In flowering plants, pollen tubes undergo tip growth to deliver two nonmotile sperm to the ovule where they fuse with an egg and central cell to achieve double fertilization. This extended journey involves rapid growth and changes in gene activity that manage compatible interactions with at least seven different cell types. Nearly half of the genome is expressed in haploid pollen, which facilitates genetic analysis, even of essential genes. Read More

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http://dx.doi.org/10.1146/annurev-arplant-050718-100133DOI Listing
April 2019
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Comparative and Functional Algal Genomics.

Annu Rev Plant Biol 2019 04 1;70:605-638. Epub 2019 Mar 1.

Departments of Plant and Microbial Biology and Molecular and Cell Biology, University of California, Berkeley, California 94720, USA.

Over 100 whole-genome sequences from algae are published or soon to be published. The rapidly increasing availability of these fundamental resources is changing how we understand one of the most diverse, complex, and understudied groups of photosynthetic eukaryotes. Genome sequences provide a window into the functional potential of individual algae, with phylogenomics and functional genomics as tools for contextualizing and transferring knowledge from reference organisms into less well-characterized systems. Read More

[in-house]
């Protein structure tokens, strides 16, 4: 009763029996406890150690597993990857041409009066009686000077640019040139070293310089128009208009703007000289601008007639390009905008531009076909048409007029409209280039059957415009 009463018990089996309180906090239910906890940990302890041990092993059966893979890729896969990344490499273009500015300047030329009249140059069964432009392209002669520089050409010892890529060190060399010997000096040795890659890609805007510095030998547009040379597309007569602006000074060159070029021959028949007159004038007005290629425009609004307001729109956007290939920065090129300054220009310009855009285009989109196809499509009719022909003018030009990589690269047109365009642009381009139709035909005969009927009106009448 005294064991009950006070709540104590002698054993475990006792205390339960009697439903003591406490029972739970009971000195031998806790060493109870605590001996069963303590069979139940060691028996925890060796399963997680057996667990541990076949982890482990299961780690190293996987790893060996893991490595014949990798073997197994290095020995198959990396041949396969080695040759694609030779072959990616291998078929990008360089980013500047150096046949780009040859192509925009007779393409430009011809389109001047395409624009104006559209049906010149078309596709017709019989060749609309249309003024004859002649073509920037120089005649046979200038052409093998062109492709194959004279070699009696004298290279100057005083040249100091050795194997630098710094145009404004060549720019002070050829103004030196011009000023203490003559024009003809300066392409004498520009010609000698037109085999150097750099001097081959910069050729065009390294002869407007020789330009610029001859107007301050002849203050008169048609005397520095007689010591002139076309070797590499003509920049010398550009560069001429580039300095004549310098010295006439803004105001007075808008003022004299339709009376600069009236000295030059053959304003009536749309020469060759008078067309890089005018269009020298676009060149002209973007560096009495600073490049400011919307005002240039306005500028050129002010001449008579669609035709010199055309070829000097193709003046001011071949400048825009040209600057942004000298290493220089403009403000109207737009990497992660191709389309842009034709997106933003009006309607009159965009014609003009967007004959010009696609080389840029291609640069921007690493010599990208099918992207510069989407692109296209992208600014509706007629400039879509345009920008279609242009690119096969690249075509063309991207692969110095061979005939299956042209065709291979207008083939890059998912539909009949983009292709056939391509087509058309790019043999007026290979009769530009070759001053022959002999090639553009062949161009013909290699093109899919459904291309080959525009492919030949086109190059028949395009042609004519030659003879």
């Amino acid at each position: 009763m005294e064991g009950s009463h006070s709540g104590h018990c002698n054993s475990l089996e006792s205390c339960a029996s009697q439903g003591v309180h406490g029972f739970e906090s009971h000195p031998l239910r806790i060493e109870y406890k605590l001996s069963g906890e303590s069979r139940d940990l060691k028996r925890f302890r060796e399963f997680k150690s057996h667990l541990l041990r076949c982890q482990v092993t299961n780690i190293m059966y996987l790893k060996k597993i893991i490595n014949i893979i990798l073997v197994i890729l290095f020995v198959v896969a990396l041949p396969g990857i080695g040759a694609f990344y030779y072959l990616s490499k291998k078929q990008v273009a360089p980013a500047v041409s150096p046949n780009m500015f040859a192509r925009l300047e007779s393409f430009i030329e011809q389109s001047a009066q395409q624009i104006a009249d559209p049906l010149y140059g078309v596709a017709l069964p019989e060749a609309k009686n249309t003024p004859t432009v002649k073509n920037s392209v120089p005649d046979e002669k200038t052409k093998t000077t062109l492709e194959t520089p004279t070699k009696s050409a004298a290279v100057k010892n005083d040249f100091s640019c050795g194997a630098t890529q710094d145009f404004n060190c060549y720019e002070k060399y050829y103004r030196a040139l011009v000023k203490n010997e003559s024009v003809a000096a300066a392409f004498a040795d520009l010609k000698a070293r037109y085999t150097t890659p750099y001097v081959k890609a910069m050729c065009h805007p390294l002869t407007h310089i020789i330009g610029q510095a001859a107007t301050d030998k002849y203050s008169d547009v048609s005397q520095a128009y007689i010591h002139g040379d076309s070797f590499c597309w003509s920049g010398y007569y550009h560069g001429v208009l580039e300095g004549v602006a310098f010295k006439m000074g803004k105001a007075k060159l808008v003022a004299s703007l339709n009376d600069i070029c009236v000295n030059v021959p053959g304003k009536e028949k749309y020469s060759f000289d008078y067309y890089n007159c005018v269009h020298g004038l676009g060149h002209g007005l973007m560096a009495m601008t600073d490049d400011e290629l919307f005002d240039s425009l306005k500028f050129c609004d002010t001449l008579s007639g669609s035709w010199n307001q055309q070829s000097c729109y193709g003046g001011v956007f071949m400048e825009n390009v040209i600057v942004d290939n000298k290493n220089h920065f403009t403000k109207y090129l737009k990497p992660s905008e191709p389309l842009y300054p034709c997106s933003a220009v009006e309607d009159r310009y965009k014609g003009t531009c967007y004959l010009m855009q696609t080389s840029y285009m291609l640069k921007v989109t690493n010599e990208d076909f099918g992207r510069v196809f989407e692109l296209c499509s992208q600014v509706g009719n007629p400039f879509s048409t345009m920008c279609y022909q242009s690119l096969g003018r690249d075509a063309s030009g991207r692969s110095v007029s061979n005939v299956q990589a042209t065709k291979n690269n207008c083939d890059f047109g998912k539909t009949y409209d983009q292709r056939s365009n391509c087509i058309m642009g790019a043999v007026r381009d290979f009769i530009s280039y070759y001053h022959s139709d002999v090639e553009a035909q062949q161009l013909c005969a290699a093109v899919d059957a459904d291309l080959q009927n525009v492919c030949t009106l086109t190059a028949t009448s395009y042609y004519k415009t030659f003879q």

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http://dx.doi.org/10.1146/annurev-arplant-050718-095841DOI Listing
April 2019
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The Dynamics of Cambial Stem Cell Activity.

Annu Rev Plant Biol 2019 04 1;70:293-319. Epub 2019 Mar 1.

Umeå Plant Science Center, Department of Forest Genetics and Plant Physiology, Swedish University of Agricultural Sciences, 90183 Umeå, Sweden; email: